Pole has really changed my life in many ways. Dealing with catastrophic injury meant years of depression and antidepressants, body image problems and lack of confidence. I no longer need medication as my mental health has improved immensely with the exercise that pole provides. I have a much better relationship with my body. I used to hate it but now I love it and what it is capable of! It’s also made me incredibly fit and strong, which is a great place to be as I rapidly approach 50.
I want other people to feel the benefits, the mental and physical improvements, that doing pole has given me. The pole world is amazing – it is accepting of everyone – every shape, size, race, ability, disability, sexuality…
Has the J-Lo film Hustlers and social media helped to promote pole?
The J-Lo movie had a huge impact, everybody was talking about it and so many people wanted to learn the J-Lo routine!
Also social media definitely helps. People can really see all the different sides of pole now, from exotic and stripper style to the crazy acrobatic side. Pole is a great workout and a very good way to keep yourself fit. It takes a LOT of practice but you can learn some really cool tricks and it’s so much fun.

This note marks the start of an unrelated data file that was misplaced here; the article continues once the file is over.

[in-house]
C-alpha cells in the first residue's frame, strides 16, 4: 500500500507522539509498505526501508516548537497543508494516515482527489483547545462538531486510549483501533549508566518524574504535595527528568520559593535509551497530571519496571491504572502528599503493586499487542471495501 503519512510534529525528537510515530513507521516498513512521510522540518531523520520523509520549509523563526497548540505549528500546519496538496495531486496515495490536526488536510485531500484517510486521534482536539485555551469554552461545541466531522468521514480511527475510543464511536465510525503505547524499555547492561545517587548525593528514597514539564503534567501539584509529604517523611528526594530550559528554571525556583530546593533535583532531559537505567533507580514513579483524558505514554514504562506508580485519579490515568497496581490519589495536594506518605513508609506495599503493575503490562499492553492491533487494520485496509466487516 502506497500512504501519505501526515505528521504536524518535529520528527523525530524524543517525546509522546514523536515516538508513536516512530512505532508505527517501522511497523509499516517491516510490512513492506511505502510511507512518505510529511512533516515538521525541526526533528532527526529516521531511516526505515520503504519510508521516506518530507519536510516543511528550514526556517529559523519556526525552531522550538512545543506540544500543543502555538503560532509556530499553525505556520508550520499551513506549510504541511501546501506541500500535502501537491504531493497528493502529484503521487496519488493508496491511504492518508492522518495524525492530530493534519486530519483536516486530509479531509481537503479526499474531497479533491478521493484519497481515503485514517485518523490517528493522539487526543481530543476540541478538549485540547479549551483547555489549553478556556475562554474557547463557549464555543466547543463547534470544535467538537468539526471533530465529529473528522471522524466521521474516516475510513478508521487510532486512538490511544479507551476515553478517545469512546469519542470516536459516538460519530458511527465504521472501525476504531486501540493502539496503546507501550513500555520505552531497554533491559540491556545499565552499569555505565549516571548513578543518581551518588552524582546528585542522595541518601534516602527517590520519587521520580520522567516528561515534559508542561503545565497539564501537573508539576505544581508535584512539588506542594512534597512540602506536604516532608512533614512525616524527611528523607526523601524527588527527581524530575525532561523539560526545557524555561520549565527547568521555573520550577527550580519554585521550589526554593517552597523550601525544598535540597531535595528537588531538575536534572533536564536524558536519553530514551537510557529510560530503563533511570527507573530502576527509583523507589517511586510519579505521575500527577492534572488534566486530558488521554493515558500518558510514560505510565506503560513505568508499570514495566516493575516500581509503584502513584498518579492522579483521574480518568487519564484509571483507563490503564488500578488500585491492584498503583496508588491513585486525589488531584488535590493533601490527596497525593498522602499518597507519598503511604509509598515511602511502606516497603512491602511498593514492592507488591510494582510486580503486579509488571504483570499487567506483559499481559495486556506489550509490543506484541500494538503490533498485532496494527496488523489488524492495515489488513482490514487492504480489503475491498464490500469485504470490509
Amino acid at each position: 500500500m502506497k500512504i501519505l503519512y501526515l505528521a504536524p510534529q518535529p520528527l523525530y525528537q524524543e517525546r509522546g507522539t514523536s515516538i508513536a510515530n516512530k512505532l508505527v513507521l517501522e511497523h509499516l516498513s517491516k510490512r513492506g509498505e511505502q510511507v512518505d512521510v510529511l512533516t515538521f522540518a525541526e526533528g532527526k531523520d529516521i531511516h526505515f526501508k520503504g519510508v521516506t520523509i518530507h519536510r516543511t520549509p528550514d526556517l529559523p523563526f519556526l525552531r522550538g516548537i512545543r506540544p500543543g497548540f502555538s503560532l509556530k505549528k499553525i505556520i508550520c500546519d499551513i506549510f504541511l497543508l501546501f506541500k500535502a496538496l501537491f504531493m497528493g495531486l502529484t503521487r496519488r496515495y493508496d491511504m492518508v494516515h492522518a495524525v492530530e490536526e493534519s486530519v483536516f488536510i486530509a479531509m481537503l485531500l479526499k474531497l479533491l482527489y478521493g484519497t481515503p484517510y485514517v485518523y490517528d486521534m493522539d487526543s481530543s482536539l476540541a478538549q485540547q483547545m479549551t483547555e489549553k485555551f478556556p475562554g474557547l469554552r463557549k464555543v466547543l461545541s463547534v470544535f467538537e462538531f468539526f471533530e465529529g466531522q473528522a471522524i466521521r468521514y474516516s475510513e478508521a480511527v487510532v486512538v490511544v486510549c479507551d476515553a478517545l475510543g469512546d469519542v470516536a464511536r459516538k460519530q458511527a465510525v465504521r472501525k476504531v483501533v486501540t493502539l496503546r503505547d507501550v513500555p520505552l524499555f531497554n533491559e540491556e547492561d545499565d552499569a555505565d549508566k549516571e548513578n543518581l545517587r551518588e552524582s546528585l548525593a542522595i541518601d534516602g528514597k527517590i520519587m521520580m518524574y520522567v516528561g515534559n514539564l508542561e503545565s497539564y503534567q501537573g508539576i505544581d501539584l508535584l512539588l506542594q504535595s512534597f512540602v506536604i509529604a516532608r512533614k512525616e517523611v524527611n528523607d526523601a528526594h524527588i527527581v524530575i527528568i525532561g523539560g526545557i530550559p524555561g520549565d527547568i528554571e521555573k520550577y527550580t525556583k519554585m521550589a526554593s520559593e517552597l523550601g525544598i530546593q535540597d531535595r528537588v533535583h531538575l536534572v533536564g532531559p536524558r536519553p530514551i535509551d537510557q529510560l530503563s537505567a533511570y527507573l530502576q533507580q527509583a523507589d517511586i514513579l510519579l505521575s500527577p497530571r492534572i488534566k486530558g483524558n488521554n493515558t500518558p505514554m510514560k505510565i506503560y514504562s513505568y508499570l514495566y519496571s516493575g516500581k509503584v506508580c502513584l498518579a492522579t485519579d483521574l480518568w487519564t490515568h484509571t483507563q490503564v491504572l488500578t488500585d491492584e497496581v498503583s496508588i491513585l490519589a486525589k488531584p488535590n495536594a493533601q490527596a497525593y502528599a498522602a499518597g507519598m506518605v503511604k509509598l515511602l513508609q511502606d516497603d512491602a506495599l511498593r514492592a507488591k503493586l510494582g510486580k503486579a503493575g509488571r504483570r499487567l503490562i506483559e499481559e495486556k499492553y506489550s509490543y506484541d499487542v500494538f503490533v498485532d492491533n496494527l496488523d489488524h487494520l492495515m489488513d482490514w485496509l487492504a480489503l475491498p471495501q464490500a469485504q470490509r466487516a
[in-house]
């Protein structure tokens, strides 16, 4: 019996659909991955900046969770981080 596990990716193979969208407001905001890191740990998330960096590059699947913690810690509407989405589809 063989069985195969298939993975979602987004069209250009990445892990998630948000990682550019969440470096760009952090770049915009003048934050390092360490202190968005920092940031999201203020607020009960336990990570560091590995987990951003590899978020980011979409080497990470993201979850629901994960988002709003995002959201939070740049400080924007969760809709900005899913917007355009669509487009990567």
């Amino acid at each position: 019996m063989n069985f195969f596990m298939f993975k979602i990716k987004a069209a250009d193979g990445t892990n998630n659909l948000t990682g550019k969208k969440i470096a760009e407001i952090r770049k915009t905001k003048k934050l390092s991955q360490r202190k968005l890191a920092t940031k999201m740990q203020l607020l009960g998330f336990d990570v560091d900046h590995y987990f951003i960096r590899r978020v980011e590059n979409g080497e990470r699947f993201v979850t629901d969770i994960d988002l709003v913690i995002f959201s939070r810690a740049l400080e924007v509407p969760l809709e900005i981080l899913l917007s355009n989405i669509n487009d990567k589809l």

Pole is finally getting popular among guys as well. Most of them find it hard to get started because it’s still seen as feminine but once they try it, they love it.
There is a style of pole to suit everyone and people are finally realizing it.
What does a world champion athlete’s day look like?
My days are pretty full! I’m a hairdresser and my business has always been very busy. My clients book months in advance but because I’m the boss, I can manage bookings while still having pole time.
I practice a lot, generally 3-4 hours a day, 5 days a week. I usually start work at 8am and I work until 5pm. Then I train pole 6-10pm. I tend to do a mixture of strength, stretch and technique.
What is the best and the hardest part of teaching/doing pole?
The best is achieving things that I never thought possible. Moments like being awarded Male Athlete Of The Year by IPSF and winning at Pole Theatre against non-disabled polers.
The hardest part of teaching is keeping the classes interesting for both the students and for me; keeping up to date on the latest tricks and then teaching them. The hardest part about performing is controlling my nerves!
What are your plans for the future?
I’m working with an amazing prosthetic artist on a leg especially for me to use with the pole. I’ve just finished a second film project which should be ready soon. Next year I will be competing again with both IPSF and IPC, and I’m also teaching at my first pole camp. There are busy times ahead!
Last but not least what is your message to the world?
Use your body! It needs to move, to exercise – whatever your ability or disability. Your body is incredible!
And for those who are debating trying pole: just do it! It is way less scary than you think. You don’t need to be strong or flexible or a dancer. All of that comes with the learning process.
Andrew’s IG: @tattoo_pole_boy
Photo credit: @shotonstage